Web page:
In case you have not heard, Malaysia is on another semi-lockdown, or what the government preferred to call it "Movement Control Order" (MCO for short). I am not going to dive much into details, but it is what it is, a miserable, no social activity, no meeting your friends kind of situation. Thankfully, I managed to catch up with quite a few people before this round of semi-lockdown happened. Special thanks to the amazing Jon Low, I was invited to his mini dinner party. He cooked some awesome food and we laughed too much over conversations that spanned past midnight. 

Of course I brought along my Olympus OM-D E-M5 Mark III, and my favourite lens M.Zuiko 25mm F1.2 PRO to capture some snapshots. Camera and food goes well together. 

One plate of heartful meal. I am impressed, Jon!

I loaned the Olympus M.Zuiko 100-400mm F5-6.3 IS lens from OMD World Imaging (sole distributor for Olympus products in Malaysia) to revisit the lens performance, this time in better lighting conditions. I have done a full review for Olympus 100-400mm lens before (click here) but the sample shots were taken in cloudy weather, and high ISO numbers. I thought that did not do justice to show off what the lens is truly capable of, so this time, I was determined to shoot with only low ISO and in ideal lighting to see just how sharp this Olympus 100-400mm can be! And boy oh boy, spoilers alert - the lens is incredibly sharp.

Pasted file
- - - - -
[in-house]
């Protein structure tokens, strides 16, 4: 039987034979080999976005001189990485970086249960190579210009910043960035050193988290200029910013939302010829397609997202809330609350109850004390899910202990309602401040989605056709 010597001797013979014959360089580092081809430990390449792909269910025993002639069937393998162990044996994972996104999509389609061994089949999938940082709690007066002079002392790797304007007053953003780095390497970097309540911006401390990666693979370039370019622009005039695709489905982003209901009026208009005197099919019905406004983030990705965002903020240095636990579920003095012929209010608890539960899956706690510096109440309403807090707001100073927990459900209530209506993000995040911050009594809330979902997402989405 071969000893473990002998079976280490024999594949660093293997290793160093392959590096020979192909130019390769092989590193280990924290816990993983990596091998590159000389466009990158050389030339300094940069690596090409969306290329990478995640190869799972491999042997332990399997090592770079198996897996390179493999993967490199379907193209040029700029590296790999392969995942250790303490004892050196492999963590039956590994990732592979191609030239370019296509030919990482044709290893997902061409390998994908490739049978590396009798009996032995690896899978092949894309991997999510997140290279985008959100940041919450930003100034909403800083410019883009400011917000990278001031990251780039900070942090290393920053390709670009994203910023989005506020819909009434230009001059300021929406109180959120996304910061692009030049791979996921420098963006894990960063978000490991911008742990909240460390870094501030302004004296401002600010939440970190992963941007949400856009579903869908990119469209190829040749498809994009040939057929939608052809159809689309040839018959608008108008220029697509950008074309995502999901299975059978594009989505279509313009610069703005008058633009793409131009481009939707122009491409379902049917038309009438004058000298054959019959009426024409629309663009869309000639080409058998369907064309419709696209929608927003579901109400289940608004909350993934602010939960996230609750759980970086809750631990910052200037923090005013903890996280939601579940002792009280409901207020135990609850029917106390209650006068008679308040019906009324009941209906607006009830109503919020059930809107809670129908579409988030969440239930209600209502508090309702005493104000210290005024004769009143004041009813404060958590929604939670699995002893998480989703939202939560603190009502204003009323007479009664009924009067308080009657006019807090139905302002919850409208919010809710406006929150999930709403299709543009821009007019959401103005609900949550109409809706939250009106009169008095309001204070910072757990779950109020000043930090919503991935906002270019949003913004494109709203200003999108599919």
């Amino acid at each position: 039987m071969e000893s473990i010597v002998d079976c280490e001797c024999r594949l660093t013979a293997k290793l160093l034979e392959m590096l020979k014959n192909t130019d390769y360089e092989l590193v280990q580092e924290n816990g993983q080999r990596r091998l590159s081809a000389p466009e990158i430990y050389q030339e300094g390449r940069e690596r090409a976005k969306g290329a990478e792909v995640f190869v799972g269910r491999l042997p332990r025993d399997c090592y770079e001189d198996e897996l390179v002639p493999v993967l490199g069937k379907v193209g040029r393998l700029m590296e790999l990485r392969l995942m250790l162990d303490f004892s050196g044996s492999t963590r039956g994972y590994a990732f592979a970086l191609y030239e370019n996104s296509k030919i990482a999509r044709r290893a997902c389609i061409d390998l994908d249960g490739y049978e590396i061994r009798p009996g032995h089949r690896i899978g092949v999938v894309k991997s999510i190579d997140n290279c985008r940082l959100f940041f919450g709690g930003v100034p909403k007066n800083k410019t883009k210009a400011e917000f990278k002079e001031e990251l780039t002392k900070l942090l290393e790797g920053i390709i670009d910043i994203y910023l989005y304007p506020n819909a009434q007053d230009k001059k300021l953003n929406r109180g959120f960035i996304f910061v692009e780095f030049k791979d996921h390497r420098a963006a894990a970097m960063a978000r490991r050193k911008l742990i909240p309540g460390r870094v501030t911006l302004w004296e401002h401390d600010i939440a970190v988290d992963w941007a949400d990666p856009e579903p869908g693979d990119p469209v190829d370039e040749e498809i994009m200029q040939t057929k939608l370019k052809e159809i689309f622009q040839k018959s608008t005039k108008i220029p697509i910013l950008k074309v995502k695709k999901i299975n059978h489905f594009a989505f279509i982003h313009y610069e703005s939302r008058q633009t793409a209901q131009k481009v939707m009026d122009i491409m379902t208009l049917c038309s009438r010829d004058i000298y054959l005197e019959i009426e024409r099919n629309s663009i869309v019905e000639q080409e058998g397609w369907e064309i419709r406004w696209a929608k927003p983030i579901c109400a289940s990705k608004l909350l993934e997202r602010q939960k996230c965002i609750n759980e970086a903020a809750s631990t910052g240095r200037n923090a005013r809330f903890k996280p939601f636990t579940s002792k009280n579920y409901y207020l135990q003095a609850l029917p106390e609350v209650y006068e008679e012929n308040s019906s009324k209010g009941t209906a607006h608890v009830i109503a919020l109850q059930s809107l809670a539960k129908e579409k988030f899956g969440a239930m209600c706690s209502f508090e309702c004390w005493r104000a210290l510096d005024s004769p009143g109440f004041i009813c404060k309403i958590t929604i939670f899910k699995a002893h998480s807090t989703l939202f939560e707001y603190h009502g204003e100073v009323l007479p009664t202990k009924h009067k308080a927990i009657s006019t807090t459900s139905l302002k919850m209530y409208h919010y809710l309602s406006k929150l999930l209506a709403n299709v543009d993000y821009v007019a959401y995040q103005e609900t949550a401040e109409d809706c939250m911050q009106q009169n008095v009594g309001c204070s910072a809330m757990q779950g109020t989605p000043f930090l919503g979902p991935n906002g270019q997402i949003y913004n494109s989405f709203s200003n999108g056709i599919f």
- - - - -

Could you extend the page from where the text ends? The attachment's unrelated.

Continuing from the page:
I have made a video for this same topic, so if you prefer to watch, go to my YouTube here (click). 

Lens and OM-D body combination is still perfectly hand-holdable, and handling was quite good. Lens feels balanced, I had no issue using this combination for about 3 hours shooting duration non-stop. 
Olympus released E-M10 Mark IIIs, a minor refresh to the E-M10 Mark III some time late last year. The E-M10 Mark IIIs is positioned below the E-M10 Mark IV, but it is almost the same camera as the previous E-M10 Mark III, with only 2 improvements: Silent mode while shooting in P, A, S and M modes, and new Art Filter Instant Film. Since the E-M10 Mark IIIs is practically the same camera as E-M10 Mark III, I shall not be doing a double review here, I have reviewed it before, you can read it here (click). However, I do want to prove something - that the Olympus OM-D E-M10 series camera are capable and can perform in professionally challenging shooting environment. I brought the E-M10 Mark IIIs to actual real life shooting scenario - live music stage performance, and also I did some night shooting in low light. Spoilers alert - the E-M10 Mark IIIs aced all these sessions and delivered fantastic results.